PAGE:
With Elmer Fudd nowhere to be found, the chefs’ pricey bounty was dug up, literally, by two active dogs–Bibba and Giotto– who foraged for the white truffles that would be the focus of the Elimination Challenge. When the owner of Savini Truffles described white truffle as “the diamond of the forest”, he wasn’t kidding, as they cost just under $3,000 a pound in U.S. dollars.

The chefs were clearly in awe of both the experience and the setting, with Stephanie exclaiming that “this is definitely a chef’s dream, to go truffle hunting in Tuscany. I’m so excited!”. With all due respect to Stephanie and the other chefs, they watched Bibba and Giotto go truffle hunting, but who’s keeping score.

Speaking of Stephanie, who I identified as a potential underdog in my recap after episode 1, her Elimination Challenge experience would be a profile in frustration, as her facial expressions and quips entertained throughout. Whether voicing regret about choosing to make her mezzaluna, “I just don’t want it to be like the time I made Padma Indian food. Now I’ve made the Italians pasta” or beating herself up over a radicchio side that missed the mark by saying “butter masks a little bit of the flavor, but this s–t is not great”, the chef knew that she could be in jeopardy.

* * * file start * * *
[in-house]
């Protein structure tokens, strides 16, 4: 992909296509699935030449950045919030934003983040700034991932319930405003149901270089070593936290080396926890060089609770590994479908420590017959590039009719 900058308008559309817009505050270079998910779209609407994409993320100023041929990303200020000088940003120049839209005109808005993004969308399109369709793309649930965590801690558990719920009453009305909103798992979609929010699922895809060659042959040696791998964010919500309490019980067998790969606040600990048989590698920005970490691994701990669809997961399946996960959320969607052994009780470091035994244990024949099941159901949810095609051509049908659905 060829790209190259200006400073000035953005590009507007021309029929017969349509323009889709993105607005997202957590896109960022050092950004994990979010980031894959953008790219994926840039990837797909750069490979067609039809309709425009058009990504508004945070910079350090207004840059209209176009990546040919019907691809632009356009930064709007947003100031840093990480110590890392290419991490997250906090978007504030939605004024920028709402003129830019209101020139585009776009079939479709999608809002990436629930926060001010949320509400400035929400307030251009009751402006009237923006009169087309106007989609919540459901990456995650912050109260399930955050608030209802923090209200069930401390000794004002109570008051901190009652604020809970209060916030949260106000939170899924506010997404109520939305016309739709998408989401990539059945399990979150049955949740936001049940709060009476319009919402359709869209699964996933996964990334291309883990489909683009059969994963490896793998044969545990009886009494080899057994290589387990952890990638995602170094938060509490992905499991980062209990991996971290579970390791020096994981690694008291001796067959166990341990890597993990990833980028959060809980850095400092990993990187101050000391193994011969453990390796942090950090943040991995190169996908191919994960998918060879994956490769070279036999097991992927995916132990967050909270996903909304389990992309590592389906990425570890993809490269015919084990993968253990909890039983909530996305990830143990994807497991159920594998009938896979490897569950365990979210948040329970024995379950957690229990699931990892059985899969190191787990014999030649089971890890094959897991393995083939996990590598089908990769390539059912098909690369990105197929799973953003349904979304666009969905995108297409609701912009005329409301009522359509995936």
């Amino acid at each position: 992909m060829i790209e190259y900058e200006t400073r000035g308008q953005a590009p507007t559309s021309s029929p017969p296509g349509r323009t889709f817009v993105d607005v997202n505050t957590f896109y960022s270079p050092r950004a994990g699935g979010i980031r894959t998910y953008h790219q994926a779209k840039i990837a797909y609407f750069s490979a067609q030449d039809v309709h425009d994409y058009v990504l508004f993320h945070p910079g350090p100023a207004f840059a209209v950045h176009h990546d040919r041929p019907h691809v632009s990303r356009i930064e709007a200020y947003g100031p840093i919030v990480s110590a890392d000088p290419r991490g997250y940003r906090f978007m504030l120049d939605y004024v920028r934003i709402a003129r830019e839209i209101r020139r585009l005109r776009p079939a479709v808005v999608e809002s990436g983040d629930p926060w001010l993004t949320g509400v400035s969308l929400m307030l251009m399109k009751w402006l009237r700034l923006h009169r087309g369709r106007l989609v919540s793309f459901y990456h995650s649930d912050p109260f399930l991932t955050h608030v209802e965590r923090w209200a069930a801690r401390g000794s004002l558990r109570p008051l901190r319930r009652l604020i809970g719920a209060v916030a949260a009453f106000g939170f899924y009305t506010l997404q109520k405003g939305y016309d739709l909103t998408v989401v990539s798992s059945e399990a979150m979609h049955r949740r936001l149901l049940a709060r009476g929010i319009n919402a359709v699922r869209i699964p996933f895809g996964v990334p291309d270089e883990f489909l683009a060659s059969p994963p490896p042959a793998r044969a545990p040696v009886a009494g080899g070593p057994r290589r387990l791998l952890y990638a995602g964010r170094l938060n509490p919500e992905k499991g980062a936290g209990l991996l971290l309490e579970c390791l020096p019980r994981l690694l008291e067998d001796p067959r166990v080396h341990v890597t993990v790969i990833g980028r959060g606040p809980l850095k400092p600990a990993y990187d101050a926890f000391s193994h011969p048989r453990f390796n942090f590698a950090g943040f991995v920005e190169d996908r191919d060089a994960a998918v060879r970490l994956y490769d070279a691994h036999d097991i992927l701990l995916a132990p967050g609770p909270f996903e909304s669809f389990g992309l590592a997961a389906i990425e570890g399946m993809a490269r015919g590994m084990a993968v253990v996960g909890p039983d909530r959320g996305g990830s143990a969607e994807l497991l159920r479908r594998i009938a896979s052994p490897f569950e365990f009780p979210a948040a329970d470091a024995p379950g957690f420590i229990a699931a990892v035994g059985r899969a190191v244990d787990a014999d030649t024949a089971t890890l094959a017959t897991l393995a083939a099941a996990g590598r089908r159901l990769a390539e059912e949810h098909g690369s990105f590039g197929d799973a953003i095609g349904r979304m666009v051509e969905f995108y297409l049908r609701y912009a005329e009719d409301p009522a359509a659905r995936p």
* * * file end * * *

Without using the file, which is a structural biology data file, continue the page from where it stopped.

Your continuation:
With the spectacular Palazzo Pfanner museum as a backdrop, the chefs prepared their dishes at Guest Judge Cristiano Tomei’s L’imbuto in Lucca. Interestingly, the restaurant inhabits what were formerly stables at the 17th-century palace.


The first Judges’ Table in Tuscany narrowed the field to four chefs.

If there was one recurring theme throughout the Elimination Challenge, it was that the chefs  weren’t entirely comfortable working with white truffles. Tom commented that “we got good dishes, but not every dish was good with truffles”. Padma also said that white truffle is “like a beautiful woman, it doesn’t need too much adorning her”.